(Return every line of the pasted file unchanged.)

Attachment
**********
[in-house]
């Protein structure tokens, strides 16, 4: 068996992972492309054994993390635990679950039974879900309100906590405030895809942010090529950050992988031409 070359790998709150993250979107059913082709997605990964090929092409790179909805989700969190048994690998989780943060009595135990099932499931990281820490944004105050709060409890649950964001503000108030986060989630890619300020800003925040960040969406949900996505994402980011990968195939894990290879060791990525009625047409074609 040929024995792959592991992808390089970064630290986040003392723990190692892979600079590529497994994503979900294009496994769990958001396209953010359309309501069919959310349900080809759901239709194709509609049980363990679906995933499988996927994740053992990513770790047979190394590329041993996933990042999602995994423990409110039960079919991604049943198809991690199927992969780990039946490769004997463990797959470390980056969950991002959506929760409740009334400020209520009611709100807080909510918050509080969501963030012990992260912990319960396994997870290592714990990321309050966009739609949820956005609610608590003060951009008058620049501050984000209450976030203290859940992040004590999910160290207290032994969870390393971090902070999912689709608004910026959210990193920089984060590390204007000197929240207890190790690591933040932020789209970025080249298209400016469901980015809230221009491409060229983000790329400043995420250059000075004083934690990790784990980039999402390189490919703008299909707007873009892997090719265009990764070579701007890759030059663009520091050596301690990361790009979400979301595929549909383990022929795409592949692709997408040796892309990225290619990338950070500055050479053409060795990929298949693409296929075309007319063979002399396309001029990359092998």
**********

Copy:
[in-house]
């Protein structure tokens, strides 16, 4: 068996992972492309054994993390635990679950039974879900309100906590405030895809942010090529950050992988031409 070359790998709150993250979107059913082709997605990964090929092409790179909805989700969190048994690998989780943060009595135990099932499931990281820490944004105050709060409890649950964001503000108030986060989630890619300020800003925040960040969406949900996505994402980011990968195939894990290879060791990525009625047409074609 040929024995792959592991992808390089970064630290986040003392723990190692892979600079590529497994994503979900294009496994769990958001396209953010359309309501069919959310349900080809759901239709194709509609049980363990679906995933499988996927994740053992990513770790047979190394590329041993996933990042999602995994423990409110039960079919991604049943198809991690199927992969780990039946490769004997463990797959470390980056969950991002959506929760409740009334400020209520009611709100807080909510918050509080969501963030012990992260912990319960396994997870290592714990990321309050966009739609949820956005609610608590003060951009008058620049501050984000209450976030203290859940992040004590999910160290207290032994969870390393971090902070999912689709608004910026959210990193920089984060590390204007000197929240207890190790690591933040932020789209970025080249298209400016469901980015809230221009491409060229983000790329400043995420250059000075004083934690990790784990980039999402390189490919703008299909707007873009892997090719265009990764070579701007890759030059663009520091050596301690990361790009979400979301595929549909383990022929795409592949692709997408040796892309990225290619990338950070500055050479053409060795990929298949693409296929075309007319063979002399396309001029990359092998």